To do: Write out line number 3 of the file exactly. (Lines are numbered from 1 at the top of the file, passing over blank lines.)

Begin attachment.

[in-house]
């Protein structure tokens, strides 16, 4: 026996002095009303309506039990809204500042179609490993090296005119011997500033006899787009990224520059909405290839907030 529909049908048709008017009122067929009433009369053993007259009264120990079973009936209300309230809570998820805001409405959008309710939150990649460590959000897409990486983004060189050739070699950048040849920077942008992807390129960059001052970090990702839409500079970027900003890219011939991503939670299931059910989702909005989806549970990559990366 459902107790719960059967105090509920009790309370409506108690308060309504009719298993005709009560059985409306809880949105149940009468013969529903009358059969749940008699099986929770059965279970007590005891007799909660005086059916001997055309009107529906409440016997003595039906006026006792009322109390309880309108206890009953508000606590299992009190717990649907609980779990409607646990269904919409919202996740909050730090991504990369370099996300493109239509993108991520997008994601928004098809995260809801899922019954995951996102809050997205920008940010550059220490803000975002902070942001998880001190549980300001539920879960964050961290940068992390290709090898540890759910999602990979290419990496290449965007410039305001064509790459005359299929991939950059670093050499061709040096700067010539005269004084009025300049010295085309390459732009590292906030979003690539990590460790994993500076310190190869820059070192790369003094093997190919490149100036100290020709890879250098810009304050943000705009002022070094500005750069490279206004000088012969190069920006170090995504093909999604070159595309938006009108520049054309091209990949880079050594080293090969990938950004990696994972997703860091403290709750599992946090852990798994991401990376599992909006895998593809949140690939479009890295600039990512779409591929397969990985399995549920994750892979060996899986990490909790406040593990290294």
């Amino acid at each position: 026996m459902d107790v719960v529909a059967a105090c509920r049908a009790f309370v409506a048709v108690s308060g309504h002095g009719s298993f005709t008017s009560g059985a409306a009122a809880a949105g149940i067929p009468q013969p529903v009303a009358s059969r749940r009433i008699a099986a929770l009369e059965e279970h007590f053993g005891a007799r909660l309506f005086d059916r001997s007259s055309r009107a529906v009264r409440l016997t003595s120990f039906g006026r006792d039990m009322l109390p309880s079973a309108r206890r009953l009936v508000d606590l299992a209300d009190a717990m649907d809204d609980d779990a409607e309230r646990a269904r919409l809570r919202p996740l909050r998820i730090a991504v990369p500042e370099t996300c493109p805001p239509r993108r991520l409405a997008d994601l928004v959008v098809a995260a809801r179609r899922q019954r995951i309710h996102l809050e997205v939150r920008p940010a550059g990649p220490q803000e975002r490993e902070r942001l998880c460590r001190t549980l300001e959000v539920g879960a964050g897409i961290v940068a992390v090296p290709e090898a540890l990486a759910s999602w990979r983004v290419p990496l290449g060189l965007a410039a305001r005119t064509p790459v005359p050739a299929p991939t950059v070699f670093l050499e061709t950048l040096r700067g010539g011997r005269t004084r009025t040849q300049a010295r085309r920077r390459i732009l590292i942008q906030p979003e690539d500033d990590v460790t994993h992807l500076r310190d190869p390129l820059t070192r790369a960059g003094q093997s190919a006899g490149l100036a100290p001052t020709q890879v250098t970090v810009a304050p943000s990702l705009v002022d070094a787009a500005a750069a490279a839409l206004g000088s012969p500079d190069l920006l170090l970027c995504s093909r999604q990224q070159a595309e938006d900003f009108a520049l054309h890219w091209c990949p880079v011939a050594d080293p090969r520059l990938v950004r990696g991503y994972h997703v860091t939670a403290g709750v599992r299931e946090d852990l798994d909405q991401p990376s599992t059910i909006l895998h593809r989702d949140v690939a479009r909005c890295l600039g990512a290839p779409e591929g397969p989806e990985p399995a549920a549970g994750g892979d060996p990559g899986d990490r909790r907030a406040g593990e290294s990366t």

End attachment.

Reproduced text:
């Amino acid at each position: 026996m459902d107790v719960v529909a059967a105090c509920r049908a009790f309370v409506a048709v108690s308060g309504h002095g009719s298993f005709t008017s009560g059985a409306a009122a809880a949105g149940i067929p009468q013969p529903v009303a009358s059969r749940r009433i008699a099986a929770l009369e059965e279970h007590f053993g005891a007799r909660l309506f005086d059916r001997s007259s055309r009107a529906v009264r409440l016997t003595s120990f039906g006026r006792d039990m009322l109390p309880s079973a309108r206890r009953l009936v508000d606590l299992a209300d009190a717990m649907d809204d609980d779990a409607e309230r646990a269904r919409l809570r919202p996740l909050r998820i730090a991504v990369p500042e370099t996300c493109p805001p239509r993108r991520l409405a997008d994601l928004v959008v098809a995260a809801r179609r899922q019954r995951i309710h996102l809050e997205v939150r920008p940010a550059g990649p220490q803000e975002r490993e902070r942001l998880c460590r001190t549980l300001e959000v539920g879960a964050g897409i961290v940068a992390v090296p290709e090898a540890l990486a759910s999602w990979r983004v290419p990496l290449g060189l965007a410039a305001r005119t064509p790459v005359p050739a299929p991939t950059v070699f670093l050499e061709t950048l040096r700067g010539g011997r005269t004084r009025t040849q300049a010295r085309r920077r390459i732009l590292i942008q906030p979003e690539d500033d990590v460790t994993h992807l500076r310190d190869p390129l820059t070192r790369a960059g003094q093997s190919a006899g490149l100036a100290p001052t020709q890879v250098t970090v810009a304050p943000s990702l705009v002022d070094a787009a500005a750069a490279a839409l206004g000088s012969p500079d190069l920006l170090l970027c995504s093909r999604q990224q070159a595309e938006d900003f009108a520049l054309h890219w091209c990949p880079v011939a050594d080293p090969r520059l990938v950004r990696g991503y994972h997703v860091t939670a403290g709750v599992r299931e946090d852990l798994d909405q991401p990376s599992t059910i909006l895998h593809r989702d949140v690939a479009r909005c890295l600039g990512a290839p779409e591929g397969p989806e990985p399995a549920a549970g994750g892979d060996p990559g899986d990490r909790r907030a406040g593990e290294s990366t």